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Also returning from Generations but absolutely worth mentioning is the Prowler Mode, which lets you play as a Felyne (think a small, anthropomorphic cat) who can take on quests just like hunters can in order to earn unique items and supplies. With their own set of unique abilities and weapons, the Felyne hunters are fun to play around with as a diversion to the main quests.As with other Monster Hunter games, players can embark on their quests either solo or with friends, though Monster Hunter is truly at it’s best when played with friends. You can play the game either locally through the Switch’s wireless or online through the Nintendo Network as with previous games. While it’s nothing new for the franchise (barring Monster Hunter World), there is unfortunately no voice chat capabilities in Monster Hunter Generations Ultimate. You’ll be able to send out some ad-hoc messages and there’s a in-game keyboard to type too but it’s hardly practical in the heat of battle.

There’s even less of a story in Generations Ultimate as there was in Generations, but most players can expect to get around 50 or so hours out of the main quest lines. Beyond that and as expected in an expansion of this caliber, there’s a heap of content to jump into once you’re done with the main quest too, including the aforementioned G-Rank quests. The amount of content on offer here means you’ll get roughly the same amount of time out of Generations Ultimate as you would with any of the first four games in the franchise, easily eclipsing Monster Hunter World with hundreds of hours of hunts to undertake. The local price for the game might seem like a bit on the steep side, but the sheer amount of content to plow through easily justifies it.To address the obvious, it’s quite clear that Monster Hunter Generations Ultimate was originally a 3DS game that’s been cleaned up to run on the Switch. Effectively running on an an iteration of an engine that’s eight years old, the game is clearly not the greatest visuals the Switch can offer. Depiste this, Generations Ultimate offers some incredibly bright and colourful locales for you to trudge through on your hunts. Similarly, the monsters themselves look great – sporting some truly beautiful and elegant designs that’ll make you almost dread having to destroy them. The game looks good both docked and in handheld, though the lower resolution textures are especially obvious on some higher end televisions.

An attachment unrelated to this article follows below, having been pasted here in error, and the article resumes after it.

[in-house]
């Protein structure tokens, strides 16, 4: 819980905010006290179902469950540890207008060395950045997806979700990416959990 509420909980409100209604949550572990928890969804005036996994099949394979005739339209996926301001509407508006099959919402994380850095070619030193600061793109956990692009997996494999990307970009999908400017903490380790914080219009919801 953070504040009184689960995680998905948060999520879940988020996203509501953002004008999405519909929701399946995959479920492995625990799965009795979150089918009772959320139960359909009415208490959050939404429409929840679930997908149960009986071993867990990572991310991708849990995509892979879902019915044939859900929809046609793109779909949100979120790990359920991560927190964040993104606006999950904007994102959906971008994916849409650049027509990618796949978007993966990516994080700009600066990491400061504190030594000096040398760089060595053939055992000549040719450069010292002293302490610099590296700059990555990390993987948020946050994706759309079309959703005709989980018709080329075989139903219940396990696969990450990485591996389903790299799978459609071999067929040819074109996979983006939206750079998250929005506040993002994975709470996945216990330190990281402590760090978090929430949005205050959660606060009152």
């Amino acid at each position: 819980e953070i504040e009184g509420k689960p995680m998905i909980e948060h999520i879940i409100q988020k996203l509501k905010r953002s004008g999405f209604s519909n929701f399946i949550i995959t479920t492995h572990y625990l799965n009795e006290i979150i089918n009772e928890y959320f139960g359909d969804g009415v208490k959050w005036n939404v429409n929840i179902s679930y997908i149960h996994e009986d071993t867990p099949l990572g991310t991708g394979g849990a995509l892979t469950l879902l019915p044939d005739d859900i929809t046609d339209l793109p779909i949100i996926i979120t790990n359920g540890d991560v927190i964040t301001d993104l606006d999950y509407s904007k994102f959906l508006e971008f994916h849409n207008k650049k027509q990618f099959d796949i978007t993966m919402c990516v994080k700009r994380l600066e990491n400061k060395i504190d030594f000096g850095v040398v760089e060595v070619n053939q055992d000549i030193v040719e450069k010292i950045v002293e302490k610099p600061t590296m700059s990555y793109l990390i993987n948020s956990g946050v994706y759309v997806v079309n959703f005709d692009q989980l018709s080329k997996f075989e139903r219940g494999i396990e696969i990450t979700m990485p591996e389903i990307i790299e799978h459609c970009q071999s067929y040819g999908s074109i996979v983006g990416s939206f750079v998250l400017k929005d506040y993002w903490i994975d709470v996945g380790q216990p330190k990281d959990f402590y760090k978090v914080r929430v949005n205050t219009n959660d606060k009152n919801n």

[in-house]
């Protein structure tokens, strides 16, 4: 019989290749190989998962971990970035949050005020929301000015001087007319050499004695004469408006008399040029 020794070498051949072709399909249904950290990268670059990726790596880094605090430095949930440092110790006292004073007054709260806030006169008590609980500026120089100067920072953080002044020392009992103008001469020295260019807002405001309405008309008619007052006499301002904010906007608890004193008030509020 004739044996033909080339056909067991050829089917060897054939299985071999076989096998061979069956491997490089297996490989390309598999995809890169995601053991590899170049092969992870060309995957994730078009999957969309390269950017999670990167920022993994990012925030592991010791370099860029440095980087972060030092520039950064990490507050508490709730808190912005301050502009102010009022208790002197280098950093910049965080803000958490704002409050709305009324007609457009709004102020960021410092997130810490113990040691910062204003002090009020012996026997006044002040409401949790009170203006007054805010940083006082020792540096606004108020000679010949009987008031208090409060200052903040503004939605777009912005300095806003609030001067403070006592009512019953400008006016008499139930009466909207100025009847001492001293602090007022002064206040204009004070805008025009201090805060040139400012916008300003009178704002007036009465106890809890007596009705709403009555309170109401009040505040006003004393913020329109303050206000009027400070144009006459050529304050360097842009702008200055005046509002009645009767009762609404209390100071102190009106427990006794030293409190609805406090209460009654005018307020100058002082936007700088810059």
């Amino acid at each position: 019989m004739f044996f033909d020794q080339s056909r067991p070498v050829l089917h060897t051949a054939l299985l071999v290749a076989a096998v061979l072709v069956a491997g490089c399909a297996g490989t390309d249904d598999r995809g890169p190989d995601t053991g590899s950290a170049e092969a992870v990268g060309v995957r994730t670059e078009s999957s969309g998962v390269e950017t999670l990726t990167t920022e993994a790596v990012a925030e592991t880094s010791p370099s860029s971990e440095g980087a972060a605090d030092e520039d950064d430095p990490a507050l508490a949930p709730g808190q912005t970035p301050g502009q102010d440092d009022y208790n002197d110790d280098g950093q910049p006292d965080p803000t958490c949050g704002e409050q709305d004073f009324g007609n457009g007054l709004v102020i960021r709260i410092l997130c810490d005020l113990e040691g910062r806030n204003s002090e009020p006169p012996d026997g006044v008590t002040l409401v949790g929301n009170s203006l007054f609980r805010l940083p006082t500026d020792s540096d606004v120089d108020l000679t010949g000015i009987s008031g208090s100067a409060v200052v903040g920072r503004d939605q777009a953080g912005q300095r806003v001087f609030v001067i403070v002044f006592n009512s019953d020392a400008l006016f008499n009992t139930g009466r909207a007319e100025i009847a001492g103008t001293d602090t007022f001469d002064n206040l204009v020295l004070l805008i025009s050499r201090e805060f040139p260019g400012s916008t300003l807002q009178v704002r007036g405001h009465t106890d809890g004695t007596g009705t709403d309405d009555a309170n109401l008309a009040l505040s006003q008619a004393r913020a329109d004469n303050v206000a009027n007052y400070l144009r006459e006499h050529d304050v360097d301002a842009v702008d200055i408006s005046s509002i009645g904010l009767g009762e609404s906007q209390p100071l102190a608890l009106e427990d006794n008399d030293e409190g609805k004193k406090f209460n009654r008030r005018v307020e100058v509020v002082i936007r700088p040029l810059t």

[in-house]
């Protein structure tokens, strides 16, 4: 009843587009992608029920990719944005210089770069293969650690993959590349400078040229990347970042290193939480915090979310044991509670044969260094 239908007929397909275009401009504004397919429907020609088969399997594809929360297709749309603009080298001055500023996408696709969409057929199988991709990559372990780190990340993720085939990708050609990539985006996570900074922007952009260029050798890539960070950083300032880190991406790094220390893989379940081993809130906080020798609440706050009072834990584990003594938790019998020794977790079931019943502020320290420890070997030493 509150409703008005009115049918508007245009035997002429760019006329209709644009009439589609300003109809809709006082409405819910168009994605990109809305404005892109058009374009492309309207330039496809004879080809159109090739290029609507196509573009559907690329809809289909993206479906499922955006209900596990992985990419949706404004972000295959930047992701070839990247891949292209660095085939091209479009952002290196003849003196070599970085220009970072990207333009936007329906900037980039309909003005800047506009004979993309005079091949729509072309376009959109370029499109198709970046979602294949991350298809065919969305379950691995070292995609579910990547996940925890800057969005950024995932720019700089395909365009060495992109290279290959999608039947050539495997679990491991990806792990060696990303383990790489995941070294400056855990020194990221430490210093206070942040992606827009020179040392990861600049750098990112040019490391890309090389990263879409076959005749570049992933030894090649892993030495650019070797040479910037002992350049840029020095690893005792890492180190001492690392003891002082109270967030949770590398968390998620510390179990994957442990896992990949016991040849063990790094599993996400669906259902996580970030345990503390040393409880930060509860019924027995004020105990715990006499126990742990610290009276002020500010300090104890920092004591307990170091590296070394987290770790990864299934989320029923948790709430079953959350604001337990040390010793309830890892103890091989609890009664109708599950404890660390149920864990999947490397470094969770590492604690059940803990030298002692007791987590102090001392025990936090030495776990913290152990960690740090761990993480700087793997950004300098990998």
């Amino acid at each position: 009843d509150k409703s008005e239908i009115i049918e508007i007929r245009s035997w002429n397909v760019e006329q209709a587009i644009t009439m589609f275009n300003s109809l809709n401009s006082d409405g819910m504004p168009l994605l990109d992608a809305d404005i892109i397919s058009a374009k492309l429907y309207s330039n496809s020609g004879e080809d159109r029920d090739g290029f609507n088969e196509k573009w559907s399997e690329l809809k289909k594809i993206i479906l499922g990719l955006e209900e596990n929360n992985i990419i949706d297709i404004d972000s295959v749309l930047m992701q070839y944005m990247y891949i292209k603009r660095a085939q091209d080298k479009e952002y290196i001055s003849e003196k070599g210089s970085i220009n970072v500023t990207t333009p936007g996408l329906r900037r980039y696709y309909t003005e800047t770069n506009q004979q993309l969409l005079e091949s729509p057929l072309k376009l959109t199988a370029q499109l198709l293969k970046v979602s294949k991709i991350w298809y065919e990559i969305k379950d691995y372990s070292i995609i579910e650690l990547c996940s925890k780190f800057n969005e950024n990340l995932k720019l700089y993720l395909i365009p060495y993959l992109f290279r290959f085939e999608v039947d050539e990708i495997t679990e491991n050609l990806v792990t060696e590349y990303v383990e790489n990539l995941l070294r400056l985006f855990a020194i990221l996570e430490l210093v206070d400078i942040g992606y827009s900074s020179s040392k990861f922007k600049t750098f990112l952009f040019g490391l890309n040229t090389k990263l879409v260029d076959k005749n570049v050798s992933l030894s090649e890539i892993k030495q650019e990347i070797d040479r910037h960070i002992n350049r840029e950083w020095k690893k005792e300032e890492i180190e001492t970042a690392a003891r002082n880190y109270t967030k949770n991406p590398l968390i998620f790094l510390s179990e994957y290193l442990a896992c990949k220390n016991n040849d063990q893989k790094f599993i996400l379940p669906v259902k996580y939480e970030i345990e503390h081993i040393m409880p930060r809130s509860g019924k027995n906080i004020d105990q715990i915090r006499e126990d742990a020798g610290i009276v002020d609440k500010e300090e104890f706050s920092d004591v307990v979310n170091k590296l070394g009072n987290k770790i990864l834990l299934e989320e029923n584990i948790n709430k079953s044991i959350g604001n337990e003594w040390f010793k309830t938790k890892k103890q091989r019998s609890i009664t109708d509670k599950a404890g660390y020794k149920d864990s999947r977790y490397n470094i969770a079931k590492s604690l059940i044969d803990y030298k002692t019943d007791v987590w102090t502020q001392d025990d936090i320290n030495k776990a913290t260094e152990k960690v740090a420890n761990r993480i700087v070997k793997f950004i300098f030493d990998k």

Monster Hunter Generations Ultimate builds upon the already comprehensive celebration of the Monster Hunter franchise that was established in the original Generations. There is heaps to do here regardless of whether you’ve played before, and the sheer volume of content on offer here is staggering. Yes, it’s slightly less easy to pick up and play than Monster Hunter World, but what Generations Ultimate lacks in polish and pizazz it makes up for with unbridled depth and longevity.
Heaps Of Monsters
Value For Newbies
G-Rank For Veterans
Dated Visuals
Steep Learning Curve
Lacking Polish